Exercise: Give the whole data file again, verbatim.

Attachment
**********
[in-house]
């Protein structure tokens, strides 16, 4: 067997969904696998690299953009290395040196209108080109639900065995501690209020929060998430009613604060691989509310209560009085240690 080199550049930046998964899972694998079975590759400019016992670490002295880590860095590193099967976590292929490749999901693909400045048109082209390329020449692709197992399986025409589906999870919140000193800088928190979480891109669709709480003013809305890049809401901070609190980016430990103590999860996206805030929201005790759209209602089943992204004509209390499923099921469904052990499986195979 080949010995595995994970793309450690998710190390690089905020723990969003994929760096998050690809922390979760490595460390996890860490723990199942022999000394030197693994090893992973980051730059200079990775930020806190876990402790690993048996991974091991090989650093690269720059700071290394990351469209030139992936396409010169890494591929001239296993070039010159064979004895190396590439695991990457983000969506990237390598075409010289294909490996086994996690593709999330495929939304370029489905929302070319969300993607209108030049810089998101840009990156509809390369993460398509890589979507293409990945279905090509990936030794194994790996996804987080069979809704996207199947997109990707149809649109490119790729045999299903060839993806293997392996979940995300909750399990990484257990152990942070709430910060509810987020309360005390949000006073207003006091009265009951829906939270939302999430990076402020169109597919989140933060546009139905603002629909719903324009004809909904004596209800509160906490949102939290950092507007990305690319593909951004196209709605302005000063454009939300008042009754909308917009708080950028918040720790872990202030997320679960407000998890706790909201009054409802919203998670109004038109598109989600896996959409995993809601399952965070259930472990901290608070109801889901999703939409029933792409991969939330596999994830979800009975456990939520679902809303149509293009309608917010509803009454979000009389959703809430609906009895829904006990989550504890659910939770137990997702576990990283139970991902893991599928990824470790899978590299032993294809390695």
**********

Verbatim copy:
[in-house]
């Protein structure tokens, strides 16, 4: 067997969904696998690299953009290395040196209108080109639900065995501690209020929060998430009613604060691989509310209560009085240690 080199550049930046998964899972694998079975590759400019016992670490002295880590860095590193099967976590292929490749999901693909400045048109082209390329020449692709197992399986025409589906999870919140000193800088928190979480891109669709709480003013809305890049809401901070609190980016430990103590999860996206805030929201005790759209209602089943992204004509209390499923099921469904052990499986195979 080949010995595995994970793309450690998710190390690089905020723990969003994929760096998050690809922390979760490595460390996890860490723990199942022999000394030197693994090893992973980051730059200079990775930020806190876990402790690993048996991974091991090989650093690269720059700071290394990351469209030139992936396409010169890494591929001239296993070039010159064979004895190396590439695991990457983000969506990237390598075409010289294909490996086994996690593709999330495929939304370029489905929302070319969300993607209108030049810089998101840009990156509809390369993460398509890589979507293409990945279905090509990936030794194994790996996804987080069979809704996207199947997109990707149809649109490119790729045999299903060839993806293997392996979940995300909750399990990484257990152990942070709430910060509810987020309360005390949000006073207003006091009265009951829906939270939302999430990076402020169109597919989140933060546009139905603002629909719903324009004809909904004596209800509160906490949102939290950092507007990305690319593909951004196209709605302005000063454009939300008042009754909308917009708080950028918040720790872990202030997320679960407000998890706790909201009054409802919203998670109004038109598109989600896996959409995993809601399952965070259930472990901290608070109801889901999703939409029933792409991969939330596999994830979800009975456990939520679902809303149509293009309608917010509803009454979000009389959703809430609906009895829904006990989550504890659910939770137990997702576990990283139970991902893991599928990824470790899978590299032993294809390695």